Alireza: Even for very complicated algorithms there is no magic and there is a way to explain it. Sometimes we just don’t know how to explain it yet. But that doesn’t mean that it’s magic and we shouldn’t trust it.

What's an interesting project you've gotten to work on so far?

Ramtin: One of our main goals in ML Ops is to improve the machine learning engineers’ productivity. One of the grand projects we’ve been involved with for the past year or so was building our unified machine learning operations platform on top of Google Cloud that encompasses all aspects of our machine learning lifecycle from training and inference to monitoring and observability.

Ahmed: We got to use a transformer-based solution which is basically the most state-of-the-art solution out there for natural language processing problems. Basically, we use this model as a classifier for us to actually say if we take two bioentities like a protein and a gene, what is the relationship between those two bioentities within a particular sentence. Is it “influences”? is it “affects”? Is it no relationship at all? We don’t know, we train the model to do that. It reads the sentences and tells you, “Hey, if you take these two bioentities it belongs to this particular class which is a particular relationship.'' The interesting thing about this problem is that the data we were working on was actually highly skewed, it was a highly imbalanced dataset but nevertheless, we were able to achieve really high performances like a 95% +F1 score. It’s actually a super good performance. The accuracy is so high it is actually a practical implementation of this problem. 

What are three words you would use to describe our culture?

Alireza: The first and very important one, which I see the leadership also puts emphasis on, is being open-minded and diversified. Meaning all three letters of D-E-I. Another word I would say is passion. People across the entire team–the technical side, the business side–everyone is very passionate and motivated to make an impact in the preclinical biomedical research space.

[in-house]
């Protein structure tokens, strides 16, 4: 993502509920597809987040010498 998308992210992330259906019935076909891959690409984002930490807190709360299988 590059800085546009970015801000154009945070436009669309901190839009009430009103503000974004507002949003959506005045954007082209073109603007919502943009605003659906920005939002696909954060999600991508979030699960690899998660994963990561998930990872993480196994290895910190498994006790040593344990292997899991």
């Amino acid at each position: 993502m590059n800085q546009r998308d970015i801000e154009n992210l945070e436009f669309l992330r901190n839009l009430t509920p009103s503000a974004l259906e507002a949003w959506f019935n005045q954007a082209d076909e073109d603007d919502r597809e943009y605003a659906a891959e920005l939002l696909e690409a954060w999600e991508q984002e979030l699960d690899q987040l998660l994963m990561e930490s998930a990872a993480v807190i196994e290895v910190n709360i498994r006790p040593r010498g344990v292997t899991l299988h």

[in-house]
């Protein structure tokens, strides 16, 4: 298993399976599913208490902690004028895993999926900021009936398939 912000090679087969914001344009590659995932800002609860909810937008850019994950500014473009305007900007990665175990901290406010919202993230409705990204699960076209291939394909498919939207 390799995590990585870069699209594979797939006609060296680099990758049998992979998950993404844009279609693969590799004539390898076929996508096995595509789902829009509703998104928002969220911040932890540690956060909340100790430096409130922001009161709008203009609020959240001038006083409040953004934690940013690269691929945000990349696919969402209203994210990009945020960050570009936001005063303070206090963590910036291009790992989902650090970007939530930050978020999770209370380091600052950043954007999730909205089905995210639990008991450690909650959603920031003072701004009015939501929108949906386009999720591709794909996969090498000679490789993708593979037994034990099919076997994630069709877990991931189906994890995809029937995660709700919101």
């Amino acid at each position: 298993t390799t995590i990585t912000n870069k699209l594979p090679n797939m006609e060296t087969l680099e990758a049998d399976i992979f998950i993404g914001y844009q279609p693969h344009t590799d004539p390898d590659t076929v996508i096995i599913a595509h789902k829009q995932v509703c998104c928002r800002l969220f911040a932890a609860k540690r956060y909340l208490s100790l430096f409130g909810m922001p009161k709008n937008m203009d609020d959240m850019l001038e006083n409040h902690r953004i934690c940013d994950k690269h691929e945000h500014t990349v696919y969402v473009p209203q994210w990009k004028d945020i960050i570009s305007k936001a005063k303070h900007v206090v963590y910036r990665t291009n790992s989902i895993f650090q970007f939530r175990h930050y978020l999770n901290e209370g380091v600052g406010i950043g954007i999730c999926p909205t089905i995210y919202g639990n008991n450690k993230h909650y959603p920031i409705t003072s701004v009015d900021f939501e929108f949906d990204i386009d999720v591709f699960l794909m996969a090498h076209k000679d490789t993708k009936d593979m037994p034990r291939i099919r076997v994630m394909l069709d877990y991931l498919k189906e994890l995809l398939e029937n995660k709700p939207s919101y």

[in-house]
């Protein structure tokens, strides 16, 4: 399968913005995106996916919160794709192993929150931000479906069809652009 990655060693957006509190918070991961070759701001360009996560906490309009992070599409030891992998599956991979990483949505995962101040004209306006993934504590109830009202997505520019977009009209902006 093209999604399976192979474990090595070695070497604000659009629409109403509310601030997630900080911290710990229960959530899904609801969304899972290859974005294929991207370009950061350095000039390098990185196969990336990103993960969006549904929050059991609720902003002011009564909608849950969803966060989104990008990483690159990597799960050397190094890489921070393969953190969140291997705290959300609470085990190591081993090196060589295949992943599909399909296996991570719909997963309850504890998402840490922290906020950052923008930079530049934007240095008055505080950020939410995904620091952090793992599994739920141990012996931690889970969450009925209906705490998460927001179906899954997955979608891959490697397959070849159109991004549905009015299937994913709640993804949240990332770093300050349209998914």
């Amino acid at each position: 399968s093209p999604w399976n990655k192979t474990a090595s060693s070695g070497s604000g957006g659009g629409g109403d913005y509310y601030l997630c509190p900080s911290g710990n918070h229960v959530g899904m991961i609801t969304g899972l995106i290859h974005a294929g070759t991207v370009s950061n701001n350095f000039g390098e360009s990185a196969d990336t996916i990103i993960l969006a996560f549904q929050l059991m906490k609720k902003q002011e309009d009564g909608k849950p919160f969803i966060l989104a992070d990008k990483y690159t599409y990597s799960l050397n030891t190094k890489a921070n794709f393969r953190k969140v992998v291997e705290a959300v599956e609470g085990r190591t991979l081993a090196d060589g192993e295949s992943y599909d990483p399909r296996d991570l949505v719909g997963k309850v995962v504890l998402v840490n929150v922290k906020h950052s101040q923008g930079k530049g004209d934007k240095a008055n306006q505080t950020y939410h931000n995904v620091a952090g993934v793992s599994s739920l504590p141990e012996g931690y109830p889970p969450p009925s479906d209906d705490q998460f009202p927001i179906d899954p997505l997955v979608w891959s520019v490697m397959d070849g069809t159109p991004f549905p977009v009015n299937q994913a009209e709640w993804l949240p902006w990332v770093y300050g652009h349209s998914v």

Ramtin: Transparent, for sure. Flexible and autonomous.

What are the advantages of working for a remote-first org for you?

Ahmed: I think being in a remote-first company if digital nomad is not the thing for you, even if you’re settling somewhere it gives you an extra edge where you can be farther away from the office if not completely far away from the office. You can stay flexible in terms of where you are in terms of location. 

Alireza: One perk when it’s remote-first is you can work from home or anywhere else in the city. We also have the perk of working from a different city or a different country for a certain amount of time, which is very unique and interesting. You can travel while working and none of the others would be affected. The quality of travel or the quality of work you do.

What is your favorite snack, favorite song, or favorite show?

Ramtin: My favorite song is Green Grass by Tom Waits 

Alireza: I like cheesecake, the trilogy of the Lord of the Rings, and also, Star Wars.

Ahmed: My favorite snack is actually popcorn that I dip into a spicy sauce. It’s a spicy popcorn, you have to try it out!


Our machine learning team is hiring! If this sounds like the kind of team you want to work with check out our open job postings. You can also subscribe to our blog to stay up to date with all things BenchSci.

Written By:
Jason Tang (he/him)